Book Of Love’s version appears on YULESVILLE, the 1987 Warner Bros. precursor to 1988’s WINTER WARNERLAND promotional holiday double album.  YULESVILLE, like its WINTER WARNERLAND counterpart, represented many different genres across a number of different Warner labels, like Sire Records.

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YULESVILLE featured holiday offerings from artists like The Ramones, Los Lobos, Aztec Camera, The Pretenders’ “2000 Miles” and Prince’s “Another Lonely Christmas,” as well as a wealth of holiday ID’s from Madonna, Joey Ramone, Dave Gahan of Depeche Mode, 54.40, Christine McVie of Fleetwood Mac, and Brian Wilson of The Beach Boys.

You can also find Book Of Love’s cool version of “We Three Kings” on their compilation, MMXVI: THE 30th ANNIVERSARY COLLECTION, released on Sire / Rhino in June 2016.

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If you love Book Of Love as much as I do, or if you are just learning about them and you love the popular Xmas carol they covered, do yourself a favor and check this out. It also doesn’t hurt that they are actually sending you Season’s Greetings by way of “We Three Kings”…

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https://www.youtube.com/watch?v=jk7KP4MX5aI

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xmas song of the day – “2000 Miles” | THE PRETENDERS | 1983.

Happy Holidays!  Since it’s the first year of my blog, and since it’s the last year for my Annual Holiday Show on my little 20-year-old 80s radio program, STUCK IN THE 80s (on WMPG community radio in Portland, Maine), I wanted to present to you THE 31 DAYS OF 80s XMAS SONGS, or, 31 of my favorite 80s holiday musical treats.

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For Day 17 of the 31 DAYS OF 80s XMAS SONGS, it’s a 1983 gem that wasn’t intended as a Christmas song – it’s just the way it worked out: “2000 Miles” by The Pretenders.

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“2000 Miles” was released in late 1983 in some parts of the world (here in the U.S., it was the B-side of the single, “Middle Of The Road”), in advance of The Pretenders’ amazing third album, LEARNING TO CRAWL. 

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James Honeyman-Scott and Chrissie Hynde.

While some folks misconstrued the lyrics of the song to mean that 2000 miles is the distance between two lovers who miss each other over the holiday season, Chrissie Hynde actually wrote the song for the band’s original guitarist, James Honeyman-Scott, who died in 1982.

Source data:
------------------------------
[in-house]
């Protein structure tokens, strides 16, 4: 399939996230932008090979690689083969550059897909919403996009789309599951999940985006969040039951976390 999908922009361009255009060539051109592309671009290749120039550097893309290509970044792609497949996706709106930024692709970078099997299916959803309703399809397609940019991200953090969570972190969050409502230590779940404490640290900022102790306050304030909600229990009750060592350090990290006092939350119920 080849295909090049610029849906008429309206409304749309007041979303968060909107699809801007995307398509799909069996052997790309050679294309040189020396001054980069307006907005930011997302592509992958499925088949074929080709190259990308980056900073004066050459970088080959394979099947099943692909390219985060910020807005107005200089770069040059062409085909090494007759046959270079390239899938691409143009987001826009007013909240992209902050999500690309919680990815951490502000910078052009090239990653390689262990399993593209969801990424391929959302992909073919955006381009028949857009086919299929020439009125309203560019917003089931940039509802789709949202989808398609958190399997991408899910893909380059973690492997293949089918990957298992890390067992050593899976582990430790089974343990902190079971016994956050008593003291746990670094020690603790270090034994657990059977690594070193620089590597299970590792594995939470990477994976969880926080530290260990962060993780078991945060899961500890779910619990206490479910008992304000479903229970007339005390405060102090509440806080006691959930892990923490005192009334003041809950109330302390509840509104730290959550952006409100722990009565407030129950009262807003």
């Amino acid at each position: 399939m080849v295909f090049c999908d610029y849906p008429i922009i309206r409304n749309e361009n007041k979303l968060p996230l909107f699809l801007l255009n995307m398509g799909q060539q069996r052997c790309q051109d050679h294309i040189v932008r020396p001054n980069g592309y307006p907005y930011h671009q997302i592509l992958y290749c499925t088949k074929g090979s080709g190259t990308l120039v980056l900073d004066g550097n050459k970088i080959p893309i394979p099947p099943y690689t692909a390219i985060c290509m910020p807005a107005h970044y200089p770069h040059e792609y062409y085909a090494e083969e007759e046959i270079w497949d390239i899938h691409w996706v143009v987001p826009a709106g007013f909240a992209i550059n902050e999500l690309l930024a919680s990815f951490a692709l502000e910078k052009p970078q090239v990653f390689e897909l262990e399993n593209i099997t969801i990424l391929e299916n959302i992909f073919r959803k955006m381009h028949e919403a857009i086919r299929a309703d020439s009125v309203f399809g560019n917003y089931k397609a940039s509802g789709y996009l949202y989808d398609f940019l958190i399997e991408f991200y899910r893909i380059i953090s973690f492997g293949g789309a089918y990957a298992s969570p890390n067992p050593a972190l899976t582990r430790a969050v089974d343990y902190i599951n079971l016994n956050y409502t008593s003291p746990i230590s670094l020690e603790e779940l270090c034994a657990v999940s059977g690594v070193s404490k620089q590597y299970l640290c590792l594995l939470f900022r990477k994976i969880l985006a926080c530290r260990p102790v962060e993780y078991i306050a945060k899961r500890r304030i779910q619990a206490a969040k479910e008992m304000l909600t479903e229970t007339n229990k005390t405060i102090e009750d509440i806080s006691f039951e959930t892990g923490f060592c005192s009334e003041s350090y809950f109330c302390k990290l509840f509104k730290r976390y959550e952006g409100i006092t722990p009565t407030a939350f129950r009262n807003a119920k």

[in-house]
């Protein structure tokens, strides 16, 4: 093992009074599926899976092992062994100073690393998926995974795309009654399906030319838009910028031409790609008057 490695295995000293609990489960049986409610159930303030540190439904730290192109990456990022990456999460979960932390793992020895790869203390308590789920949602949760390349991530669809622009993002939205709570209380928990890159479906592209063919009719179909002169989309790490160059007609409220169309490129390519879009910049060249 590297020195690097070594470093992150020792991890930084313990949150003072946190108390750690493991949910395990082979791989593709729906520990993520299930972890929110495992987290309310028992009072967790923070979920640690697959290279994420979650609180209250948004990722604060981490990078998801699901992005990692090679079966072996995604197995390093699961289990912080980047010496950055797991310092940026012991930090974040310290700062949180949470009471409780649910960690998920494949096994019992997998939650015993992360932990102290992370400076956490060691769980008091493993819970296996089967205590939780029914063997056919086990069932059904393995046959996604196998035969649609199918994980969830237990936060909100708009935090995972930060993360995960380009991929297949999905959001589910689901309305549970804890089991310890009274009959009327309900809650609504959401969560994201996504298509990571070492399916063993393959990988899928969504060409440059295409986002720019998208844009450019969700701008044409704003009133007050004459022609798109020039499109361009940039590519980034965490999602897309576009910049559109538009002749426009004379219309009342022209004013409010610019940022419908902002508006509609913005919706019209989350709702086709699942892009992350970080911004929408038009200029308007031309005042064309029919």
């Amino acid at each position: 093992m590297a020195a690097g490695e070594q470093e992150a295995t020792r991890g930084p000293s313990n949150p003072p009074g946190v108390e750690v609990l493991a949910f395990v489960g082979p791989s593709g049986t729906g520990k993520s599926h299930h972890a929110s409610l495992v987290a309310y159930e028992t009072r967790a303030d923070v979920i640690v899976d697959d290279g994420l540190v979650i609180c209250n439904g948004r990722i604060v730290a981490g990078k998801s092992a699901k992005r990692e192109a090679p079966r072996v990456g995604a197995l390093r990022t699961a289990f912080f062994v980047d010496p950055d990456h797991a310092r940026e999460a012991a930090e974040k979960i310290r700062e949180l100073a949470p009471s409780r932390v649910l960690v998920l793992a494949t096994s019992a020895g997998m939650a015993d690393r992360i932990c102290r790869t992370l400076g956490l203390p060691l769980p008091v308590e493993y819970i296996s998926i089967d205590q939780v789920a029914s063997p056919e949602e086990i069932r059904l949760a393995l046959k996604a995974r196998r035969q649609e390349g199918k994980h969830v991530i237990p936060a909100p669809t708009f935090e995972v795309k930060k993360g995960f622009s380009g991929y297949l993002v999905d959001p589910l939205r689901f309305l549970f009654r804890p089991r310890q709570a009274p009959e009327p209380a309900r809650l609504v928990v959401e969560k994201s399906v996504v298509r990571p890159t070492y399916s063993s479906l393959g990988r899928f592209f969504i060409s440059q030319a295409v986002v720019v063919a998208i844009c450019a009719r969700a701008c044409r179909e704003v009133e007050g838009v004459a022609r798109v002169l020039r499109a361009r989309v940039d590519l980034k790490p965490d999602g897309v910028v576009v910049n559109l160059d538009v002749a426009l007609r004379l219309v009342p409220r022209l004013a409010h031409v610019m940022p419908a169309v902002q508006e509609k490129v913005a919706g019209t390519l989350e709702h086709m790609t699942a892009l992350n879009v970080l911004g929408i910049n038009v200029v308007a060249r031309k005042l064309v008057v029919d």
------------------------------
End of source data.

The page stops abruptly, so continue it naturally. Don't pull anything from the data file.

The song reached No. 13 in Holland, No. 15 in the U.K., No. 30 in Australia and No. 36 in New Zealand.  It’s been covered by the likes of Coldplay, KT Tunstall, The Mighty Mighty Bosstones, Kylie Minogue, and even Chrissie Hynde herself did an update of the song in 2014.

Xmas song or not, “2000 Miles” struck a holiday chord and more with listeners, and as for me, “2000 Miles” is never really far away, this time of year and then some…

https://www.youtube.com/watch?v=D5G2dyA8JxY

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xmas song of the day – “Winter Wonderland” | EURYTHMICS | 1987.

Happy Holidays!  Since it’s the first year of my blog, and since it’s the last year for my Annual Holiday Show on my little 20-year-old 80s radio program, STUCK IN THE 80s (on WMPG community radio in Portland, Maine), I wanted to present to you THE 31 DAYS OF 80s XMAS SONGS, or, 31 of my favorite 80s holiday musical treats.

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The song for Day 5 of the 31 DAYS OF 80s XMAS SONGS is “Winter Wonderland” by Eurythmics, from one of my all-time favorite Xmas albums, 1987’s A VERY SPECIAL CHRISTMAS, which came about from an idea of super-producer Jimmy Iovine. 

Long before Jimmy Iovine was the co-founder of Interscope Records and Beats Electronic (with Dr. Dre), Jimmy was an engineer on such classic albums like Bruce Springsteen’s BORN TO RUN, DARKNESS ON THE EDGE OF TOWN and THE RIVER, Meat Loaf’s BAT OUT OF HELL and John Lennon’ WALLS AND BRIDGES. 

Before 1987, Jimmy Iovine produced or co-produced such memorable albums  Patti Smith’s EASTER, Tom Petty And The Heartbreakers’ DAMN THE TORPEDOES, Dire Straits’ MAKING MOVIES, BELLA DONNA by Stevie Nicks, ONCE UPON A TIME by Simple Minds and The Pretenders’ GET CLOSE.  He also supervised the music for the 1984 John Hughes classic, SIXTEEN CANDLES, and in 1988, he produced U2’s excellent double-album soundtrack to their rockumentary, RATTLE AND HUM, and supervised the music for the Bill Murray holiday film, SCROOGED.

For the first A VERY SPECIAL CHRISTMAS album in 1987, Jimmy Iovine recruited many of the recording artists he worked with, like Bruce Springsteen, U2, The Pretenders and Stevie Nicks, along with Eurythmics, John Mellencamp, Sting, Run-D.M.C., Madonna, Bryan Adams, Alison Moyet and more – 15 songs in all.avsc-poster